These lessons are aimed at students who are blind or visually impaired who have never used the Internet with screen reading software. I prefer to start with simple, short assignments and websites. My mantra is “build on success”. So let’s tackle some websites!
Visual Nature of Webpages
OK, this first part is for the teachers. I think it is necessary to teach students that webpages are extremely visual in nature and the visual components drive the user to how they access the webpage. Look at a website such as the New York Times or CNN and notice how the visual features help sort out what interests you.
Websites are visual in nature and contain most, if not all of these components.
- Variety of fonts and font sizes
- A variety of colors
Accessibility vs. Usability: Factors in Selecting Websites for Student Lessons
Another important factor is the difference between accessibility and usability. There are many websites that meet the requirements of ADA but are still extremely difficult to navigate with a screen reader. Usability not only applies to screen readers, but is the very factor determining our use or non-use of a website: is it too cluttered?; do the links make sense and take you where you were expecting?; does it drive you crazy with automatic pop-up or auto-playing videos? These are the factors which usually decide ease of use for a website or webpage and should be an important factor in choosing a website for a student lesson.
So, it is our job to teach our students how to navigate with or without the problems listed above. You as the teacher must find simple websites with good navigational structure to successfully get your students going on the overwhelming behemoth called the Internet.
Getting Started with Screen Reading Software
First, you as the teacher will need access to a Windows computer and you will need to download the open source, not free, NVDA screen reading software. The default voice is also open source and sometimes difficult to understand, and, if you find this to be true, here are a few steps to change the voice. Start NVDA, press Insert + n to open the program’s menus, then arrow down to preferences and press Enter. A sub-menu will open and you will arrow down to speech synthesizer and press Enter. A pop-up window will appear, arrow up and down to choose a new synthesizer (voice) and when finished press Enter. Hopefully you have a Microsoft choice. Many teachers find the Microsoft or Elozuence voices more user friendly. If you want to change the specific voice and rate, go to preference then voice settings and make any changes you need.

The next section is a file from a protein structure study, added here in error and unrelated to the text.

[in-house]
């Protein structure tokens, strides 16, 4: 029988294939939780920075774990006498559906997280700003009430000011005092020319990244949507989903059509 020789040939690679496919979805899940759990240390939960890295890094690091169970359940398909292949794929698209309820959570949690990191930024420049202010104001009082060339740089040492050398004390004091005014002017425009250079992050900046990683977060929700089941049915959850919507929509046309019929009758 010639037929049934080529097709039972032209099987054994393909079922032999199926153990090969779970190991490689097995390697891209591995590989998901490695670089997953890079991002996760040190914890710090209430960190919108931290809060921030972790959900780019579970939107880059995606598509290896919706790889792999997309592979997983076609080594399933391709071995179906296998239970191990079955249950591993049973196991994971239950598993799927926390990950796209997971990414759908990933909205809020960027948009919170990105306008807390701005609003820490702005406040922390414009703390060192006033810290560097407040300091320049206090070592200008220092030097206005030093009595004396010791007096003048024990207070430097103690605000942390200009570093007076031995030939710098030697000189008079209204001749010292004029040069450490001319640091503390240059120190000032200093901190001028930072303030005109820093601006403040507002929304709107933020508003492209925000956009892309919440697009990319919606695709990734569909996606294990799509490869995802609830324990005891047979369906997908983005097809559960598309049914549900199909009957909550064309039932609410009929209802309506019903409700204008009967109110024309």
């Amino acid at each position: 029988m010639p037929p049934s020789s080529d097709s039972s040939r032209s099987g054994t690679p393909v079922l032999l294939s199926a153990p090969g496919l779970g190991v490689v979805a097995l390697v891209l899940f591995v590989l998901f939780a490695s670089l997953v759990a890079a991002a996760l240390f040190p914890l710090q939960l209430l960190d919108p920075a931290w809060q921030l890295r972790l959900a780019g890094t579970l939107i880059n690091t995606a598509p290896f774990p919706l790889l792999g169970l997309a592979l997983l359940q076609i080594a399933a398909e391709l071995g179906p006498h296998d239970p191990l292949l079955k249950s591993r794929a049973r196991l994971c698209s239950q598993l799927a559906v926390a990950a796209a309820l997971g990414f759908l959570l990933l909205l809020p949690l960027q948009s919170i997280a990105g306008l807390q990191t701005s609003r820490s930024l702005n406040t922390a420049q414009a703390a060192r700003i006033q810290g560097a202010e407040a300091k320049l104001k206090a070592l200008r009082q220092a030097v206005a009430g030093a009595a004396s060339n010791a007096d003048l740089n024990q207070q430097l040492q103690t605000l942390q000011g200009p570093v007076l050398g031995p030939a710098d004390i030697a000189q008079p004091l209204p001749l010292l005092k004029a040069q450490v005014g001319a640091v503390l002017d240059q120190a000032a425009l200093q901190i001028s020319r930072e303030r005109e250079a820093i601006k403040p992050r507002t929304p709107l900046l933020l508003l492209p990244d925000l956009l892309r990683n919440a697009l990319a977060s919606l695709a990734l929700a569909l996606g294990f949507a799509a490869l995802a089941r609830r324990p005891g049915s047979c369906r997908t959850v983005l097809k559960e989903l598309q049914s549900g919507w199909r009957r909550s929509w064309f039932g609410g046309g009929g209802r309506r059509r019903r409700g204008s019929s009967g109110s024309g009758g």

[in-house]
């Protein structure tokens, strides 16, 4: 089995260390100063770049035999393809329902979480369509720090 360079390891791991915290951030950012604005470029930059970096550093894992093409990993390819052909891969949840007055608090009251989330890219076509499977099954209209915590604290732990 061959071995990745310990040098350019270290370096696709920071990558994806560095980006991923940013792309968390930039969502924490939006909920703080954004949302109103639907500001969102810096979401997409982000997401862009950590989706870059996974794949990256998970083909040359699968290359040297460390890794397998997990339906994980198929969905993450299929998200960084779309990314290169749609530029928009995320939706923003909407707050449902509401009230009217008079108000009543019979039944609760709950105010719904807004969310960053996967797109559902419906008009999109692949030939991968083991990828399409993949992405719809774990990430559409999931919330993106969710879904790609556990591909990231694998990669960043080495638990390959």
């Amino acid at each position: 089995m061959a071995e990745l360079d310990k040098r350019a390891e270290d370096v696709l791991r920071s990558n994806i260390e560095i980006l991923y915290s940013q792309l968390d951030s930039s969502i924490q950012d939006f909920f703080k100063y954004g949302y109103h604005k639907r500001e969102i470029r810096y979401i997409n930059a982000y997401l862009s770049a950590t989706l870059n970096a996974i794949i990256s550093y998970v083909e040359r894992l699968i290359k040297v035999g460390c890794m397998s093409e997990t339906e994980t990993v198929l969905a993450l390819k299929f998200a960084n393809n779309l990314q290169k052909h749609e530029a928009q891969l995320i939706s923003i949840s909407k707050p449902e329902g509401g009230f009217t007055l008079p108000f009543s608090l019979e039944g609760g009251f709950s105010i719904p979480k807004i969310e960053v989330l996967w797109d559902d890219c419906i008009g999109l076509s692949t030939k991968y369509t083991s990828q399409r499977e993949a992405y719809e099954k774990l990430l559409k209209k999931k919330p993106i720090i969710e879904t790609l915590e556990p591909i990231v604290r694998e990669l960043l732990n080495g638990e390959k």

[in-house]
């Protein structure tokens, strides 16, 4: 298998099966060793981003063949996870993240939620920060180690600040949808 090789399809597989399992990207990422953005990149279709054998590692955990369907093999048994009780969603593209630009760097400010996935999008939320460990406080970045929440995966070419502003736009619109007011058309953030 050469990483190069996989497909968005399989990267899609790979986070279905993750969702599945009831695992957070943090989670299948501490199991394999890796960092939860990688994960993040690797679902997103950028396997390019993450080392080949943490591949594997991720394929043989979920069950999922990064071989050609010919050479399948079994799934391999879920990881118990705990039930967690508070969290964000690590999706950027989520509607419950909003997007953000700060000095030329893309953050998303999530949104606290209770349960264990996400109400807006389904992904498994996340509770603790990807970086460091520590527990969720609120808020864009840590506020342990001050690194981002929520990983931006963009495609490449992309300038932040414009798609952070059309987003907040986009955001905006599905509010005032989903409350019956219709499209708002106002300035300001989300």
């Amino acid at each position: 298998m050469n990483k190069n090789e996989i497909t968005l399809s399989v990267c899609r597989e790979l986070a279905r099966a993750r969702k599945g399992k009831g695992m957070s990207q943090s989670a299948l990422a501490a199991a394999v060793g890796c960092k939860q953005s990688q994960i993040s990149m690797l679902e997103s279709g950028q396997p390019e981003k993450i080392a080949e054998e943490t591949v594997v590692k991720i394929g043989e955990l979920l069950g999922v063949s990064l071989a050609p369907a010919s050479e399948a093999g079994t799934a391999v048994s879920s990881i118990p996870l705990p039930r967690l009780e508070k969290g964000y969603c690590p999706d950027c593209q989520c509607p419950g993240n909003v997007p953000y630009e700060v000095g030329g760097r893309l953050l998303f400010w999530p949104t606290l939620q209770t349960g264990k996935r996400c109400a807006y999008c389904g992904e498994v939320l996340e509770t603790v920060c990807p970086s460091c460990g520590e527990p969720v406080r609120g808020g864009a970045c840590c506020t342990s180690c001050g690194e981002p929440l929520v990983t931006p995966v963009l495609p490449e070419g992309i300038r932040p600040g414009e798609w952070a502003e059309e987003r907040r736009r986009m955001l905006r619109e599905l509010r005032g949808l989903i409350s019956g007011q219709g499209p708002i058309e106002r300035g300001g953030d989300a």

Websites for Beginning Lessons Using a Screen Reader
Once you have NVDA working open this website, http://gatewayno.com/history/War1812.html and listen to what happens. The page starts reading automatically. It looks like a simple website, but use the up and down arrows to listen and try to answer a few questions:
- When did the British ship Leopard fire on the American frigate CHESAPEAKE?
- What group demanded war against Great Britain?
OK, be honest did you find the answers using NVDA or did you find the answers with your eyes? Having to listen to an entire webpage for information found at the bottom of the page is not how you want to a student how to use a webpage. We do not read an entire webpage but instead scan for the information we need. Students need to learn how to scan a webpage for information, but this would not be an introductory lesson. This is why it is necessary for you as the teacher to try the website first and then use it for a lesson.
The next website is the one I use for the student’s first lesson, http://www.turtles.org/loggerd.htm. When the page loads this time the student can press the letter hand see what happens. You are now navigating by headings and can tell immediately what information is on the page. Now using the letter 'h' to move to headings, then use the up and down arrows to find the answers to these questions:
- Where do loggerhead turtles nest?
- What is their diet?
This should have been much easier because the page has heading navigation features. I will write more about the Internet with screen readers, but for now try the attached lessons. Have some fun and hopefully your students will succeed!